Buildings We Love

New hospital in Haida Gwaii a 5-in-1 gem with a view

Final touches are still being done on the new Haida Gwaii Hospital and Health Centre – Xaayda Gwaay Ngaaysdll Naay. But the building is now in operation and is getting rave reviews from patients and staff. Show caption
Views to the ocean were a priority in the design of the hospital, which includes an expansive deck overlooking the Queen Charlotte harbour. Show caption
Most hospitals include a basement morgue. But the Haida Gwaii Hospital and Health Centre features  a standalone mortuary house designed by, and to the proportions of, a small Haida mortuary house structure. Show caption

Energy savings of $19,000 a year only part of the story

Long-term care patients at the Haida Gwaii Hospital and Health Centre – Xaayda Gwaay Ngaaysdll Naay – look out massive windows to a view of the harbour in one of the most picturesque coasts of B.C. A floor below, the emergency room, laboratory and imaging facility are part of an ambitious plan to house – all in one building – what used to be spread out in five aging structures.

Beyond structural efficiencies, an estimated energy savings of $19,000 will be incurred through the LEED Gold design. Additionally, evenings and overnight, 16 hours a day, the hospital can be staffed and managed by just two nurses.

"The design matches exactly what we wanted," says Peter Kallos, Director of Development services for Northern Health, and Project Director. "What we wanted was a building that could work well for the Village of Queen Charlotte, Skidegate and the surrounding area, where Northern Health can deliver all services that previously were under five roofs, under one roof. And we wanted the building to function for two thirds of the day with minimal staff."

After the regular day shift, the lower floor is shut down, and the remaining staff on the upper floor take care of patients in eight long-term and eight acute care beds. Those staff monitor, via closed-circuit TV, the emergency area below and call in additional staff when necessary.

Haida cultural expression built into the design

The hospital's design is unusual in that the roof is pitched, rather than flat, a choice Kallos says "everyone wanted because, in accordance with traditional Haida design, the long pitched roof is still the vernacular that's popular in that area."

"Because this is Haida territory and the indigenous culture goes back, some say 10,000 years in that location, we were able to infuse some First Nations features and imagery into the building itself," he says. "We translated the name of the hospital into Haida, and instead of a morgue being located in the basement of a hospital, as they usually are, we have a standalone mortuary house that is designed by, and to the proportions of, a small Haida mortuary house structure. It's built out of cedar and heavy timber with a beautiful painting on it of an eagle and raven."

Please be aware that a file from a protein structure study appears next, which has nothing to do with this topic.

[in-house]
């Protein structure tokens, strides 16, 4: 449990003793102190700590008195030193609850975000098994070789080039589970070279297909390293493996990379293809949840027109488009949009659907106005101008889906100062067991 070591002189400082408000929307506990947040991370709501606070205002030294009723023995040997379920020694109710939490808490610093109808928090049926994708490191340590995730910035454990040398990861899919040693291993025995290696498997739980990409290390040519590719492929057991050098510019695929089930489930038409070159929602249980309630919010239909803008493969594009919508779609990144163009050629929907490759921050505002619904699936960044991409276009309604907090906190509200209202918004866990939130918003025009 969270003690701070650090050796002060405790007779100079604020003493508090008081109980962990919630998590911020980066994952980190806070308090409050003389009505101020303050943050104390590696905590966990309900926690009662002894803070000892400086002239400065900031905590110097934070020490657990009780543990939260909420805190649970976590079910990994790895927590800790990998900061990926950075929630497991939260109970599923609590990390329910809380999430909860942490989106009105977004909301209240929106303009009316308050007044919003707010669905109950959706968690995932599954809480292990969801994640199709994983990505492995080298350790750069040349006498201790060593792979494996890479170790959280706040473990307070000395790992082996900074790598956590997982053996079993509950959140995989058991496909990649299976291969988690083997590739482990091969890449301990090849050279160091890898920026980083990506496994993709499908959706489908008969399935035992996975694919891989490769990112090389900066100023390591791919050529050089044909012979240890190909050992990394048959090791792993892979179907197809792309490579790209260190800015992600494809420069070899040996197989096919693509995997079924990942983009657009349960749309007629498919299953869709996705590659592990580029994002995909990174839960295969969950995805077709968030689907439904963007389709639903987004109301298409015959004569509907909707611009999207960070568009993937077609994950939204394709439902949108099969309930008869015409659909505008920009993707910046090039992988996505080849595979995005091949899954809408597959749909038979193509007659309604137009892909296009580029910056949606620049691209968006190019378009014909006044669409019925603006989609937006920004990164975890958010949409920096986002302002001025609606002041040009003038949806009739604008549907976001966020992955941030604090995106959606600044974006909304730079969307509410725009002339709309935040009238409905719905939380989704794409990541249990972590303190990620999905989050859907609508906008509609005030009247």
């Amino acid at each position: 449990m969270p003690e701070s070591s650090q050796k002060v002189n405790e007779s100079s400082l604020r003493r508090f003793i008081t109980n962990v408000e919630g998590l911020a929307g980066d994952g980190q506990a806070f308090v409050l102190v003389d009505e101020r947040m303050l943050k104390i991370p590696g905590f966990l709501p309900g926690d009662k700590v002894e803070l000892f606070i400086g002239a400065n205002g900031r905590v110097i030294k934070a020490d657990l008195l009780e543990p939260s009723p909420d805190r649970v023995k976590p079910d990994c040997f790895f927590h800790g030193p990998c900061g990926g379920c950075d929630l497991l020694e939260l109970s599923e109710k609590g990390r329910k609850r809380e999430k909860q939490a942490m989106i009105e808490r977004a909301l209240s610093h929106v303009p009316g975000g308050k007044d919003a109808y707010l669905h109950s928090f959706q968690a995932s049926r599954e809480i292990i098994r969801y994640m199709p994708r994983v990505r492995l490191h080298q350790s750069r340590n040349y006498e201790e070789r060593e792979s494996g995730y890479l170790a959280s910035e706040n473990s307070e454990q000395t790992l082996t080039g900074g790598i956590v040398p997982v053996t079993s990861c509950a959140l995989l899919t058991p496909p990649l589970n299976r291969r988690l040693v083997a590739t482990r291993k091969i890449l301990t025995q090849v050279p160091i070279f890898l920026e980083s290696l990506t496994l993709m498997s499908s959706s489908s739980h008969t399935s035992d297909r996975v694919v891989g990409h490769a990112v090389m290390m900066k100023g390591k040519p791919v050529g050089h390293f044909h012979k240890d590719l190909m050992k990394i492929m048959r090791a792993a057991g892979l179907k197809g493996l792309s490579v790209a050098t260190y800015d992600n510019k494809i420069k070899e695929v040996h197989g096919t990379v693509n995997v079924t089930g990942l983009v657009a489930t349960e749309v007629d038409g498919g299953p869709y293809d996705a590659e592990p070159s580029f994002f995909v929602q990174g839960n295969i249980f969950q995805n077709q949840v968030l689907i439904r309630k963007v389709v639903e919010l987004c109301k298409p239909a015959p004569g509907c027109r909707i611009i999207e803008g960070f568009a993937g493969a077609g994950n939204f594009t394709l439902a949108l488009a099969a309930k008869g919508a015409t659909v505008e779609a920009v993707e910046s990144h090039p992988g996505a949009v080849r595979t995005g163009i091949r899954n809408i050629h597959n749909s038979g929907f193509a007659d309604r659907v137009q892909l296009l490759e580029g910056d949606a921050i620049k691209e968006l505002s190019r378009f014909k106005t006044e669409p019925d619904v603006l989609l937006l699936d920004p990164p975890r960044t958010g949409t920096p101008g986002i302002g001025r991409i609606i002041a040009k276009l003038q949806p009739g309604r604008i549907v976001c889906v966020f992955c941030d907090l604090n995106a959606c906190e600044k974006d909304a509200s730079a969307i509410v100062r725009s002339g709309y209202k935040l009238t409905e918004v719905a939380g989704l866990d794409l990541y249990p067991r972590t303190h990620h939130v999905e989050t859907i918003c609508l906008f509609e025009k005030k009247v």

Kallos particularly likes that gathering areas near the mortuary, and on exterior decks of the building itself, offer fantastic views of the water.

"For the Haida, this is important, as they're a seafaring Nation," he says.

Hospital sets a new standard with HVAC and more

The Northern Health Authority worked closely with BC Hydro in the design of the new building, which was actually built around the back of the old hospital buildings because the location of the site is ideal. Northern Health used BC Hydro's New Construction program to help analyze a series of energy management options which ultimately led to a design with a highly efficient heating, ventilation and air condition system, plus a higher-performance building envelope that includes improved wall and roof insulation, glazing. These enhancements, along with low-flow water fixtures and an efficient lighting system, not only save money, but improve the comfort of patients and staff alike. Lighting was improved through design, LED luminaires and controls, including motion-activated lighting in many areas. The building has no opening windows, as Kallos says Northern Health has learned that opening windows are not optimal due to energy, operational and security concerns.

Kallos says energy efficiency is popular with residents of Haida Gwaii, as the remote area is not linked to the main BC Hydro grid and its largely clean, renewable power. Electricity generation on Haida Gwaii comes primarily from a diesel-powered facility. Propane supplements the diesel power at the hospital, helping power the kitchen and also the laundry facility, which also handles all laundry from the Haida Gwaii's other hospital, at Masset.

In addition to saving an estimated $19,000 a year in energy costs (compared to a similar building without energy-efficient components), the hospital also figures to trim CO2 emissions by 27 tonnes annually.

"Northern Health benefits from a really strong relationship with BC Hydro," says Mike Hoeffer, Regional Director of Capital Planning and Support Services with Northern Health. "BC Hydro has supported us through our participation in their programs that allow us to do more with what we've got, and to explore the options where appropriate – retrofitting or building new – in the best possible way."

Collaboration with BC Hydro on this project started in 2013.

As Northern Health strives to earn the final points necessary to deliver on LEED Gold status, they've included such sustainability features as a bike storage area and an electric vehicle charging station. Kallos is looking forward to the island's first electric vehicle, and laughingly suggests that it would be nice to be recognized for some LEED points because several staff kayak to work from nearby islands.

"You don't get credit for people paddling to work, which you should," he says. "That should be five points!"